Letters to the editor: Yenor’s bubble, masks at games and support for the ethics committee

·3 min read

Yenor’s bubble

Prof. Scott Yenor’s is a case of dismantling universities from within. Boise State needs to aggressively move professors into public debate with one another outside academic silos, and publicly demand that public officials answer questions in university-sponsored debates. But universities too often join the Yenors behind weakened notions of the First Amendment that leave out its crucial dimension: putting ideas to tests of rational debate outside comfortable echo chambers of potential participants. Pretending that civility is on level campus playing fields while leaving unchallenged sexist nostalgia and phobic hopes normalizes institutional bigotry against women, men, and anyone who identifies otherwise. Faculty need to challenge those who knew just enough to pass into tenure. University departments must acknowledge their denials of tenure to serious scholars for whom English is a second language and whose work calls out racist and gendered practices. Academics used to debate one another publicly in front of faculty, students, and the community. Now a single public relations statement favoring free speech substitutes. Yenor’s “Family” and “Father” tropes with sly strings of conclusion-statements should never pass for “scholarship.” Students deserve better than this old revivalist, fascist-leaning news. Failure to challenge in full sunlight promotes dead public spheres.

Ed McLuskie, professor emeritus at BSU, Boise

Masks at games

I attended my first BSU basketball game in a year and was excited until I saw so many people disrespecting BSU. As a season ticket holder for over 25 years, I was highly disappointed. BSU has one easy new rule and probably 50% of the people ignored it.

We all follow the no shoes, no shirt, no service rule. And, if a restaurant has a dress code, we either dress appropriately or don’t go. So why do some feel okay ignoring BSU’s new rule to wear a face mask except when eating or drinking?

Forget all the health reasons to wear one. I’m over that losing battle. But, when did we start thinking it’s okay to ignore the rules? It’s their right to run their business the way they see fit, right?

Even worse than not following the rules, is bringing kids and letting them not follow the rules. The next time you wonder “Why the younger generation is disrespectful,” you need to look in the mirror as you are teaching them to only follow rules they agree with.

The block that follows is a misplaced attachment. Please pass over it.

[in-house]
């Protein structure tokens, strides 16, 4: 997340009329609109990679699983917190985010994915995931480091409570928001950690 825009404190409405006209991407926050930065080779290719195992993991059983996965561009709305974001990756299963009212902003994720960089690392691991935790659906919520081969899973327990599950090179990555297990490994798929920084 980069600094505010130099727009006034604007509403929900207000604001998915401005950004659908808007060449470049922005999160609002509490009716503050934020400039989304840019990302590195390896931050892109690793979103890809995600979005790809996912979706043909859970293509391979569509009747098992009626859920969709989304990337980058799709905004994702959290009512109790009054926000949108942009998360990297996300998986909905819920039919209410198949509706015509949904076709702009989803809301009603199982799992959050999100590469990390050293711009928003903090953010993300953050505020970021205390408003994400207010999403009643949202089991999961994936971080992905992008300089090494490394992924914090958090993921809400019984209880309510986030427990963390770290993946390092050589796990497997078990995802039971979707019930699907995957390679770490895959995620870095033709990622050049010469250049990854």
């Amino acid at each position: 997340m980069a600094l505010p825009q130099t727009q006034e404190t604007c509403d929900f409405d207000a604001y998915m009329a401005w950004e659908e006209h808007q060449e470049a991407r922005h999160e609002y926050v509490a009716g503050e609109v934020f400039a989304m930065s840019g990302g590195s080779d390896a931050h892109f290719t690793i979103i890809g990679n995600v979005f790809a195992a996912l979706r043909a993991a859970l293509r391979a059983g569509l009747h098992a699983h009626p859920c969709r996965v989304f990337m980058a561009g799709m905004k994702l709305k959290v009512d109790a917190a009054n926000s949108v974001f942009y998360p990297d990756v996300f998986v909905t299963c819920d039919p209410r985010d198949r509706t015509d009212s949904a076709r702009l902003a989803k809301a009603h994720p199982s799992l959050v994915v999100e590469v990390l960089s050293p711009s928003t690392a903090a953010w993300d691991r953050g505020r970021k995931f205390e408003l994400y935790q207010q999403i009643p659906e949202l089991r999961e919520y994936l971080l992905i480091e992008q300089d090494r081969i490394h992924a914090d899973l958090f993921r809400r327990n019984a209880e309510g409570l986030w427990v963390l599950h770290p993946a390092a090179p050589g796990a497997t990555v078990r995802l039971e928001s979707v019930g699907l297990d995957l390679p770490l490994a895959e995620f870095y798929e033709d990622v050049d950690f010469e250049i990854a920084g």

It’s not left; it’s not right; it’s the rules. Please comply or don’t come.

Leslie Perkins, Kuna

Support Ethics Committee

Some called Sage Dixon and the House Ethics Committee’s actions unethical and political corruption. The issue is a “conservative” legislator’s (Von Ehlinger) dinner with a 19-year-old intern that ended in sex and eventually two felony charges. The ethics investigated recommending Ehlinger be removed from office; he resigned. “Conservative” Priscilla Giddings wanting to “bring out the other side of the story” helped disseminate the intern’s identity. Giddings boasted using her military training (decorated combat pilot) to deceive or mislead the enemy when testifying under oath (the truth … and nothing but …) before the committee. Perhaps “conservative” Ehlinger would boldly explain away his actions following dinner with the 19-year-old intern by citing his war veteran training in the 101st Airborne.

Merriam-Webster defines ethics as: the discipline dealing with what is good and bad and with moral duty and obligation.

Our nation is plagued with unethical behavior. Ehlinger’s admitted actions were wrong and unethical regardless of the outcome of his criminal charges, his military service, who supports him or what political party he belongs to.

Those calling good Representative Sage Dixon unethical, your stone-throwing is in the wrong direction and undermines the cause of moral duty and obligation.

Only virtuous people are capable of freedom.

Steve Tanner, Bonners Ferry

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